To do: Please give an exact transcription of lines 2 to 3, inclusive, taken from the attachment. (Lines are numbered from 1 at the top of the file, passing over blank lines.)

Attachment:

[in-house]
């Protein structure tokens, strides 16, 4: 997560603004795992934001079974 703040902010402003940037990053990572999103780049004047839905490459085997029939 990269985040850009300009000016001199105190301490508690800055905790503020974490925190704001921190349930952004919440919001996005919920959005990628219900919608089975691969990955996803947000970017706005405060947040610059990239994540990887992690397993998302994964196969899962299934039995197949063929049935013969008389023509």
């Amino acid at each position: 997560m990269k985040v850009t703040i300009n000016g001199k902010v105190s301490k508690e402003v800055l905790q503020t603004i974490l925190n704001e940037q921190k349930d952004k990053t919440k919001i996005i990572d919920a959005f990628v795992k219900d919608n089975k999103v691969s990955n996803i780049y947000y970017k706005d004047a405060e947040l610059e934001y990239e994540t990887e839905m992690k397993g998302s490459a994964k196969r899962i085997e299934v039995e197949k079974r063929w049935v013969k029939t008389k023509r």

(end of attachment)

């Protein structure tokens, strides 16, 4: 997560603004795992934001079974 703040902010402003940037990053990572999103780049004047839905490459085997029939 990269985040850009300009000016001199105190301490508690800055905790503020974490925190704001921190349930952004919440919001996005919920959005990628219900919608089975691969990955996803947000970017706005405060947040610059990239994540990887992690397993998302994964196969899962299934039995197949063929049935013969008389023509």
């Amino acid at each position: 997560m990269k985040v850009t703040i300009n000016g001199k902010v105190s301490k508690e402003v800055l905790q503020t603004i974490l925190n704001e940037q921190k349930d952004k990053t919440k919001i996005i990572d919920a959005f990628v795992k219900d919608n089975k999103v691969s990955n996803i780049y947000y970017k706005d004047a405060e947040l610059e934001y990239e994540t990887e839905m992690k397993g998302s490459a994964k196969r899962i085997e299934v039995e197949k079974r063929w049935v013969k029939t008389k023509r």